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Commentary

Why Trumpcare’s Biggest Fans Are Going to Be Disappointed

May 04, 2017

Rosy rhetoric about Trumpcare is sharply out of line with independent reports and expert analyses.

On Thursday, the House of Representatives passed the American Health Care Act (AHCA) with a 217-213 vote. In its current state, this legislation would gut the Affordable Care Act's (ACA or Obamacare) central provisions if it ultimately becomes law. (No Democrats voted for the bill; 20 Republicans opposed it.)

That the bill passed after an initial failure in March is striking given the confluence of business and political albatrosses weighing it down—even with the benefit of a Republican-controlled Congress and a president who made Obamacare's demise a central campaign promise. The AHCA is currently in its third iteration yet has drawn consistent opposition from some of the most powerful medical and patient advocacy trade groups, including the American Medical Association, the American Heart Association, hospital organizations, and even the AARP, who all say it would be devastating for patients.

The Congressional Budget Office (CBO)—the official, non-partisan scorekeeper of how lawmakers' proposals may affect the economy and everyday Americans—hasn't yet had a chance to look over the final bill. Neither did many of the Congress members who voted for it. That's truly remarkable (and potentially unprecedented) for a reform package that affects one-sixth of the U.S. economy and millions of citizens. House Speaker Paul Ryan (R-WI), who made Trumpcare passage a top priority, was once a fierce critic of this kind of mad-dash legislative process—one that denies lawmakers an independent, empirical analysis while making it easier to pressure members of Congress to give in to political momentum.

CBO's earlier report suggested that Trumpcare would cost more than 20 million people their health coverage while significantly increasing premiums for the elderly, poor, and sick. Despite this, President Trump, Rep. Ryan, and other Obamacare opponents are making some lofty-but-dubious promises about the AHCA. For instance, Trump has insisted that Americans with pre-existing conditions will still be able to get affordable health insurance under the law. However, recent deals struck by the White House and conservative holdouts in Congress would give states the authority to nix those Obamacare protections and make it easier to charge sick Americans more for their care.

This doesn't even take Trumpcare's gutting of Medicaid into account; the legislation would not only jeopardize future coverage for millions of low-income Americans who have gained health insurance under Obamacare's Medicaid expansion, but actually transform the public program for the poor in a way that critics like the Center on Budget and Policy Priorities say would put even more financial strains on its beneficiaries and block others out entirely.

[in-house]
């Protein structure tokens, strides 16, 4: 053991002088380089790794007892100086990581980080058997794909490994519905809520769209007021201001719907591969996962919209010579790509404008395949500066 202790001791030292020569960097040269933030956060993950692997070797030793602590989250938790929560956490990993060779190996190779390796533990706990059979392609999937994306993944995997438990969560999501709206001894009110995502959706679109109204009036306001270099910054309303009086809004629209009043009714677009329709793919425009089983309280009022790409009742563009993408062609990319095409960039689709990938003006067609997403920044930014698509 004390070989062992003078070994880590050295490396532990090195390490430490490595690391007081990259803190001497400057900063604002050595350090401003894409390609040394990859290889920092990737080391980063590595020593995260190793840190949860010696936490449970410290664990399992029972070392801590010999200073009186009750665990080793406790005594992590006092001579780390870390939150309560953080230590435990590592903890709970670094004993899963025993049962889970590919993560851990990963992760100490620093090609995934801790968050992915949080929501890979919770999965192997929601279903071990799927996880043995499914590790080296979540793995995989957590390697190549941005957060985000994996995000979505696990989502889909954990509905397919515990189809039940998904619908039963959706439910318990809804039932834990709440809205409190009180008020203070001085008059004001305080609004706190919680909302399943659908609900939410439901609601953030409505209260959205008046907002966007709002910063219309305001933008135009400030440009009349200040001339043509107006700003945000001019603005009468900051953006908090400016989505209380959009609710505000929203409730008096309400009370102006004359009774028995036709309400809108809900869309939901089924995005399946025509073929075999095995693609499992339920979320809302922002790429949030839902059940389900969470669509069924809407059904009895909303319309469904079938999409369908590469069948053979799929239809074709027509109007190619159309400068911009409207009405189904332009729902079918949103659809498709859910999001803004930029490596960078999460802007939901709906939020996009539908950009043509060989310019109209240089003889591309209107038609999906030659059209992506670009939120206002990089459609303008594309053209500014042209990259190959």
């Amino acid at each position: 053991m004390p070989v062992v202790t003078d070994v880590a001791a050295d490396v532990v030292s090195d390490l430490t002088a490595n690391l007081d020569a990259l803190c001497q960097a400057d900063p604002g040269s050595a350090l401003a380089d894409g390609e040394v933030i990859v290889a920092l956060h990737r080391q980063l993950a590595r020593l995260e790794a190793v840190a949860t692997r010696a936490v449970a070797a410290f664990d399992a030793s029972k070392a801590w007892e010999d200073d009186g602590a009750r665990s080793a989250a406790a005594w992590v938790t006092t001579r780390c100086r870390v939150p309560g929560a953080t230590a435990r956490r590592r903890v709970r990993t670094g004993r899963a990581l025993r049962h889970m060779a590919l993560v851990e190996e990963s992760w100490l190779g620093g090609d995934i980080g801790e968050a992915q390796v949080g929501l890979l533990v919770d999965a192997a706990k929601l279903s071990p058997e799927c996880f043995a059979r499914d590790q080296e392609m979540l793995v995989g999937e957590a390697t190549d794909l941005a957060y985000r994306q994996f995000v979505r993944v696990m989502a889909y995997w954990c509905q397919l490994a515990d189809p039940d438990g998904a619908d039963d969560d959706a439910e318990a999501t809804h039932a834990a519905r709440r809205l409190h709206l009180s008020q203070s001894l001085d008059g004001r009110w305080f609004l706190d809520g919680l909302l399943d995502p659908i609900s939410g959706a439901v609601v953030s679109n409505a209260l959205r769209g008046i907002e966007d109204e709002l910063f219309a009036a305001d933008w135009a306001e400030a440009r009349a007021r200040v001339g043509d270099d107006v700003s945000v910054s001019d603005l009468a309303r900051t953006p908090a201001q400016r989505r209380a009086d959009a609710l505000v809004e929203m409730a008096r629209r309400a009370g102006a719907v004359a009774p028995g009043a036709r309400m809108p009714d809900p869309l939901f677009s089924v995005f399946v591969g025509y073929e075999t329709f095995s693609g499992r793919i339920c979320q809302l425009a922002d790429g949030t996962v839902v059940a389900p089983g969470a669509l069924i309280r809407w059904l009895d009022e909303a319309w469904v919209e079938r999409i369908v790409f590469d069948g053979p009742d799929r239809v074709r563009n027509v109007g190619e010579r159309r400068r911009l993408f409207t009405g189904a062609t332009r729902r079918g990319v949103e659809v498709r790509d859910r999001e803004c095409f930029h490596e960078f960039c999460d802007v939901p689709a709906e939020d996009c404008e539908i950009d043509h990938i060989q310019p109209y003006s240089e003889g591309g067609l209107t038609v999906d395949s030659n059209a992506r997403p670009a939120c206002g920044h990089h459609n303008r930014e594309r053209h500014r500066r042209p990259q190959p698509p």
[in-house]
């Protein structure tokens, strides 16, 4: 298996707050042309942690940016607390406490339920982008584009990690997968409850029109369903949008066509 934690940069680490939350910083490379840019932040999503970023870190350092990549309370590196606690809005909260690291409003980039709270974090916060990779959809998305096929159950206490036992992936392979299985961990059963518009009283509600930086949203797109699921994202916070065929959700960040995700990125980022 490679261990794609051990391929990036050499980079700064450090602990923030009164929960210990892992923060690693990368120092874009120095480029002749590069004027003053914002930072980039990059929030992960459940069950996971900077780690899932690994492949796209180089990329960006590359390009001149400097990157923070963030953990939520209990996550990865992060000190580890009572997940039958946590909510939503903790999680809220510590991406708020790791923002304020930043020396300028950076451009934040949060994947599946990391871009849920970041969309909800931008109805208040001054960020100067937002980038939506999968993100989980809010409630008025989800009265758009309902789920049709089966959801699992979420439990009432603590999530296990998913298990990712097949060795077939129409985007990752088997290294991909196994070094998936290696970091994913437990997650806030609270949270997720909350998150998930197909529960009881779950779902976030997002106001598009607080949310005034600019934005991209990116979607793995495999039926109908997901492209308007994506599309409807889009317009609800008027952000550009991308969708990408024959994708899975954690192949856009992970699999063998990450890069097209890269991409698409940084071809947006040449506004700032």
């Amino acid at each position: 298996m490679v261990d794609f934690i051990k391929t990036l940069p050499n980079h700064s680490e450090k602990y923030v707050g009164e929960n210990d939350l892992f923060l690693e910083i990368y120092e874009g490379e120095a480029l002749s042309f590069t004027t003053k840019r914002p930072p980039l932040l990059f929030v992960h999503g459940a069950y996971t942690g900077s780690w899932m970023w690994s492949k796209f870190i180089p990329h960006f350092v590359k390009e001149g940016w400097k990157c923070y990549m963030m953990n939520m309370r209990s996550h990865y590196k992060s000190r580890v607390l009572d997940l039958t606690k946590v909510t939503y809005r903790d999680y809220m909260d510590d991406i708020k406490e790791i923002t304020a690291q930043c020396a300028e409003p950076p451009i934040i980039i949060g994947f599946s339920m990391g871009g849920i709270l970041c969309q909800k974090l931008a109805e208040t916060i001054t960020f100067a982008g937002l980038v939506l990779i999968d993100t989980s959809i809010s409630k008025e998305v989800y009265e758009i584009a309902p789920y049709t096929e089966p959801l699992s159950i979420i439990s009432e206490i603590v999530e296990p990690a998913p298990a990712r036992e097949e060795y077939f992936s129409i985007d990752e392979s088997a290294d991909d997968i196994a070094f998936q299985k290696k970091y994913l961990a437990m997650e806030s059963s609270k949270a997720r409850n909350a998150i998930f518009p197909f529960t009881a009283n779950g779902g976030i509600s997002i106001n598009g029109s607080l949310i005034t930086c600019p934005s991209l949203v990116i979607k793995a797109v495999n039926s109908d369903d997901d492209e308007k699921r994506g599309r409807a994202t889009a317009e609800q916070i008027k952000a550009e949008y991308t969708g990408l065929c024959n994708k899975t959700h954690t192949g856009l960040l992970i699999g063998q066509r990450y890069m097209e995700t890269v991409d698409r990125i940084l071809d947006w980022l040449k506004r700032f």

Furthermore, a bombshell Wall Street Journal report from Thursday morning found that even employer-provided health insurance could be affected by Trumpcare because employers would potentially be able to nix ACA-mandated caps limiting how much their workers have to pay out-of-pocket for their care.

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Yet the resounding message from the House GOP after its long-sought victory today is that the AHCA will improve "access" while lowering Obamacare's unsustainable costs. Of course, "access" to health care doesn't mean much if an insurance company can charge more if you're sick or if you no longer have cheaper public alternatives available to you at all. A Consumer Reports analysis from this week found that the ACA actually helped chop the number of personal bankruptcies in half; deep cuts to the health care safety net would almost certainly undermine that trend.

The moderate House Republicans who originally opposed Trumpcare over these kinds of concerns ultimately flipped thanks to a new amendment providing an $8 billion fund for high-risk insurance pools that cover sicker, medically expensive Americans, figuring that would at the very least be enough political cover for skittish lawmakers. That assessment has held true in the House, but industry and independent analyses suggest this amount of funding would be completely inadequate to address the needs of millions of people with pre-existing conditions. It's also still entirely possible, and perhaps even likely, that the current version of Trumpcare won't pass muster with Senate moderates—especially once the CBO has a chance to complete an official analysis.

None of this is to suggest that some of Obamacare's marketplaces don't have potentially catastrophic problems like high costs and fleeing insurers. But lawmakers had far more independent information about what it might or might not do when they green lighted the last administration's health care bill. That's not the case here. And though optimistic talking points about how "terrific" something as complicated as major health care reform will be may make for good short-term politics, American patients will ultimately find out whether or not they've been sold a bill of goods.

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